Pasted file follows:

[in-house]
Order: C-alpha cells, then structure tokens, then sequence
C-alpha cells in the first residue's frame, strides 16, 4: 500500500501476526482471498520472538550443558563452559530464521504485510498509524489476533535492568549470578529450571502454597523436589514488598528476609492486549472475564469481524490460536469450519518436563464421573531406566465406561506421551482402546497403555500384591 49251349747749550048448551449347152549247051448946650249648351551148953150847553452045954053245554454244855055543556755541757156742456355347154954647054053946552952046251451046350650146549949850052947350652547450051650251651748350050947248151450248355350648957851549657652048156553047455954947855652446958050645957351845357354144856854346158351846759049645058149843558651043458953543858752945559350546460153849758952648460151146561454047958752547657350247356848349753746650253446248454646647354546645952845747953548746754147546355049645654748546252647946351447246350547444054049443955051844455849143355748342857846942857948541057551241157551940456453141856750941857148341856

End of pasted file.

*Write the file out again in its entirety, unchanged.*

[in-house]
Order: C-alpha cells, then structure tokens, then sequence
C-alpha cells in the first residue's frame, strides 16, 4: 500500500501476526482471498520472538550443558563452559530464521504485510498509524489476533535492568549470578529450571502454597523436589514488598528476609492486549472475564469481524490460536469450519518436563464421573531406566465406561506421551482402546497403555500384591 49251349747749550048448551449347152549247051448946650249648351551148953150847553452045954053245554454244855055543556755541757156742456355347154954647054053946552952046251451046350650146549949850052947350652547450051650251651748350050947248151450248355350648957851549657652048156553047455954947855652446958050645957351845357354144856854346158351846759049645058149843558651043458953543858752945559350546460153849758952648460151146561454047958752547657350247356848349753746650253446248454646647354546645952845747953548746754147546355049645654748546252647946351447246350547444054049443955051844455849143355748342857846942857948541057551241157551940456453141856750941857148341856